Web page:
Monthly Archives:February 2016

The role of the designer in a changing society

13 Feb , 2016,
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The design of everyday products and services is one of the key factors that shapes the evolving nature of societal change. It is a complex issue whereby new innovations may spark social structural change, or social change sparks new innovations. One example from  Hans Rosling’s brilliant TED talk is the invention of the washing machine, which dramatically changed society by radically reducing the manual, time-consuming task of doing the laundry, allowing women the opportunity for education.

Household behaviours are learned by cultural norms from other family members. Energy intensive household behaviours get passed down from generation to generation, with users unlikely to alter their habitual behaviours unless there is a significant or disruptive change in their environment or the tools they use (for example the invention of the washing machine). Incremental changes to household behaviour may be slow and costly because the advice from other family members will have a greater impact than advice from corporations.

Designers have a responsibility to monitor shifts in social structures and innovate accordingly. Single occupancy, smaller living, urbanisation, and an ageing population are just a few of the major social changes that affect energy intensive household behaviours and designers need to be integrated into the structural and social decisions that affect these changes. Will smaller family size and urban living affect the use patterns of the washing machine? How will the gender imbalance around household chores be affected by more single occupancy homes? These are questions that designers need to be aware of when looking to innovate in new markets where the social and cultural norms of family life may be unfamiliar to the environment the designer is used to.

Feminine Values Driving Sustainable Business

Feb , 2016,
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I recently attended the Sustainable Brands conference in London and was impressed by the turnout and quality of the presentations. One of the things that was evidently clear from the presentations over the two days is the prominence of feminine values in businesses that take sustainable growth seriously.

Within my own research I have used the notion of masculine and feminine values with relation to Geert Hofstede’s Cultural Dimensions. As defined by Hofstede, feminine values relate to compassion, cooperation, modesty, and quality of life compared with competitiveness, material reward, achievement, and assertiveness of masculine values. In the recent design competition that I ran, many of the successful entries managed to lower resource use in the products they designed by tying in emotional attachments – often relating the behaviour to other family members.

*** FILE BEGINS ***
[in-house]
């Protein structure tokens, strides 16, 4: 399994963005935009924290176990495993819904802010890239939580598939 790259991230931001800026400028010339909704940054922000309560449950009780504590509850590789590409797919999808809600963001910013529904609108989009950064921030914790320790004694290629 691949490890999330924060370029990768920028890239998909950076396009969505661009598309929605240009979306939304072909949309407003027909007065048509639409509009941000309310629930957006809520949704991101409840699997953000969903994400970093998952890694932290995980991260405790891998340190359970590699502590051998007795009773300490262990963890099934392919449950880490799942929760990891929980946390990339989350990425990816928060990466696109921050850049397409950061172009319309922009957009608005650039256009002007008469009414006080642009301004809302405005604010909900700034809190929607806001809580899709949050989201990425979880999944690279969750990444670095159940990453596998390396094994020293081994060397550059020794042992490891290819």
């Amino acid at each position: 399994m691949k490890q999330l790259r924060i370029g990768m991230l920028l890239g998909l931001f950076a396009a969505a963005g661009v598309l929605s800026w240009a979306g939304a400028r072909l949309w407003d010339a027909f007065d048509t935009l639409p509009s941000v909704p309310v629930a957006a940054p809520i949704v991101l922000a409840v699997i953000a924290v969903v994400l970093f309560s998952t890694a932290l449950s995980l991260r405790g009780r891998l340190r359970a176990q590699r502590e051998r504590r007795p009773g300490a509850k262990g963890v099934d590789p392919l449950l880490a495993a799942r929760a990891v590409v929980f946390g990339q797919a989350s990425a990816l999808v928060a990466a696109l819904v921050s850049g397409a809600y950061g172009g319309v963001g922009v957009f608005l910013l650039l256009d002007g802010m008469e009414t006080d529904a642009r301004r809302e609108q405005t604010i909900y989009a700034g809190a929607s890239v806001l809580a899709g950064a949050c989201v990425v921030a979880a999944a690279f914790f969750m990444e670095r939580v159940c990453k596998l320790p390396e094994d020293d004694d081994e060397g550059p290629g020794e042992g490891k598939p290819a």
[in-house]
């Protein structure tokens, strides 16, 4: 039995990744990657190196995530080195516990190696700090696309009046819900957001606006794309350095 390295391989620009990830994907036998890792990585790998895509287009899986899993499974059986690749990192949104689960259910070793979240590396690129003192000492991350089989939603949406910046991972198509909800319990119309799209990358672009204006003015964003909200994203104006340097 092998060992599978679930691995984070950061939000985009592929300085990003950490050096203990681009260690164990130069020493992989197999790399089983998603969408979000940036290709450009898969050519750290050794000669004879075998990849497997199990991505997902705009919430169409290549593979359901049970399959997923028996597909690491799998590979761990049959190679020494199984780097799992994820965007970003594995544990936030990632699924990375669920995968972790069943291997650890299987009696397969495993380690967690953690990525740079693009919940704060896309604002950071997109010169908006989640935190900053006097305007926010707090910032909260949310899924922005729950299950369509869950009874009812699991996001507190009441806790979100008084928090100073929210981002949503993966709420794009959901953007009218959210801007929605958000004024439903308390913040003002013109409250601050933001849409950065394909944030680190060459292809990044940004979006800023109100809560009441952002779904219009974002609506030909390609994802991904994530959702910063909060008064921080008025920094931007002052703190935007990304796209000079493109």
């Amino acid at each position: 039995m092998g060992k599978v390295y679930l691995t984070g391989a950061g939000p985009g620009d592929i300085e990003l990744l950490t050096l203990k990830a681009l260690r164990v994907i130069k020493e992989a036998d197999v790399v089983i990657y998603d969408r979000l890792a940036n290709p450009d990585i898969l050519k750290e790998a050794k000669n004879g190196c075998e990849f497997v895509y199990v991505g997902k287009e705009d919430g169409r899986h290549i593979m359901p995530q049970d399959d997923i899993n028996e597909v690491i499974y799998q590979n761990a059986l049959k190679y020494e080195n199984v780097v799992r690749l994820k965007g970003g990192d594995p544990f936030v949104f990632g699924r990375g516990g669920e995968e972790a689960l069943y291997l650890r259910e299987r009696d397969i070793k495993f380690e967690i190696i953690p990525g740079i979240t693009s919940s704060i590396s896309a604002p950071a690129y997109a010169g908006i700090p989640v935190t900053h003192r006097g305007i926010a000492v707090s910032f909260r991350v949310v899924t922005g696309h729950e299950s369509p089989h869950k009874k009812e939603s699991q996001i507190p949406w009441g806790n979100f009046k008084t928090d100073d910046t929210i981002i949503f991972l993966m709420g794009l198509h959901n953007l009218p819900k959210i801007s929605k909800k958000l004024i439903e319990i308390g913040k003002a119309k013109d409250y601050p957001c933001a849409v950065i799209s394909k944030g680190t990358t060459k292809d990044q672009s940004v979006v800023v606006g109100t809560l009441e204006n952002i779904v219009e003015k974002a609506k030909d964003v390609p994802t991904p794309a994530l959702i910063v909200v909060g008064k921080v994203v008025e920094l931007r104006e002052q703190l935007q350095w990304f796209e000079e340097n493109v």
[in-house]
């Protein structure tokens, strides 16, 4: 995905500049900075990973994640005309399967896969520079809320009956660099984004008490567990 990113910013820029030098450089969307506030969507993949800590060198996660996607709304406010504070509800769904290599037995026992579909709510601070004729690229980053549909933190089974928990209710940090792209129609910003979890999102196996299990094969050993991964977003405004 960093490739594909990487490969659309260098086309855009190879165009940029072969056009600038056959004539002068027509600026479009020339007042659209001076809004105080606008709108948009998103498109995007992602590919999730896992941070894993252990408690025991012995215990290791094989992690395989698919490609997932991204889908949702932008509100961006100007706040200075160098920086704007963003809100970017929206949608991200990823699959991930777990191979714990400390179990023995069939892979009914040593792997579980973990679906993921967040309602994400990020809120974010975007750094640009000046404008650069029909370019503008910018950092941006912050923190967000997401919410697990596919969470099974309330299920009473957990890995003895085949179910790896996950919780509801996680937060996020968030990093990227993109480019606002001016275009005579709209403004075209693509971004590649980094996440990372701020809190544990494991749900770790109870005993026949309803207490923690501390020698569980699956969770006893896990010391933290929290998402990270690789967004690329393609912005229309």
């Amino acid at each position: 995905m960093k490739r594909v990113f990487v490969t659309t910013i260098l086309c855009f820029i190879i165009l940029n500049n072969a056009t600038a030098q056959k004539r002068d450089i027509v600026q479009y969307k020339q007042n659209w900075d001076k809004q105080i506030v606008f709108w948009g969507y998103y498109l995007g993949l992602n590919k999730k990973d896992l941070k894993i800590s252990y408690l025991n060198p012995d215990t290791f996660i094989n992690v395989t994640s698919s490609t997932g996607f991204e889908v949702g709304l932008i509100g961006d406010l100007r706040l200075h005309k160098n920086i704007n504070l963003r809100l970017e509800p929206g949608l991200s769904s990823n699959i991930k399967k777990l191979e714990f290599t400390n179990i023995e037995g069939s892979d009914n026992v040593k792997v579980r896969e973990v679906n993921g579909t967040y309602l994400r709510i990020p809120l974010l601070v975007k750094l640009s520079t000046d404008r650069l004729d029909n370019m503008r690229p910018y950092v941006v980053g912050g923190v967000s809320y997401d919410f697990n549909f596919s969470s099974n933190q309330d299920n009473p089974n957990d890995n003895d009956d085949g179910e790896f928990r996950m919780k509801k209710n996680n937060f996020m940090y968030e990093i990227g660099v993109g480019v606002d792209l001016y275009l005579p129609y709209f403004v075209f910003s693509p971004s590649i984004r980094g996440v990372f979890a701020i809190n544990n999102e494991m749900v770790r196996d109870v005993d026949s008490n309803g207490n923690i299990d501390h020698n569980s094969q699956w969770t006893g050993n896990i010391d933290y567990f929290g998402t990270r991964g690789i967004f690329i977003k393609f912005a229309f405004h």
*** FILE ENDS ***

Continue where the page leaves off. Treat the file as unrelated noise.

People are demanding more from the brands they buy from, rather than green PR stunts. People are intelligent and want businesses that are respectful, resilient and empathetic – all female values. Chip Walker introduced this ‘spendshift’ in his presentation, and businesses that are adapting to these new values are the ones gaining the most trust from customers.

We’re People, Not Consumers!

Feb , 2016,
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As a designer I’ve always been taught to understand people as users. People use the products and services they purchase. They interact with them at various stages throughout the product-person relationship. I don’t consume my smart phone, I use it. I use my coffee percolator, not consume it. I use Starbucks (the service), not consume it.

Consumption, in my mind, deals with a person at one specific point in the product-person relationship – the point of purchase. Trying to understand ‘The Consumer’ is therefore always going to be a challenge if you have such a narrow window to investigate behaviour. Yet big business and marketers still deal with ‘understanding the consumer’ and grouping ‘consumers’ based on their purchasing decisions.

Dealing with consumers in this way is, in my opinion, outdated, traditional and incorrect in today’s society. In reality there are several disruptive shifts that challenge how businesses should be viewing their ‘consumers’;

 

1) People interact. They add content. Consumers purchase, People add & exchange.

 

2) People create and adapt the design. Consumers buy products, People create experiences.

3) People Use, Share and Re-use. Consumers are individuals, People build communities

 

 

 

 

 

 

 

 

 

So brand managers, researchers, marketers and strategists:

– Concentrate on people, not consumers.

– Put people before statistics.

– Involve people. Give people control. Let them imagine and create. Let them build associations. Let them add value.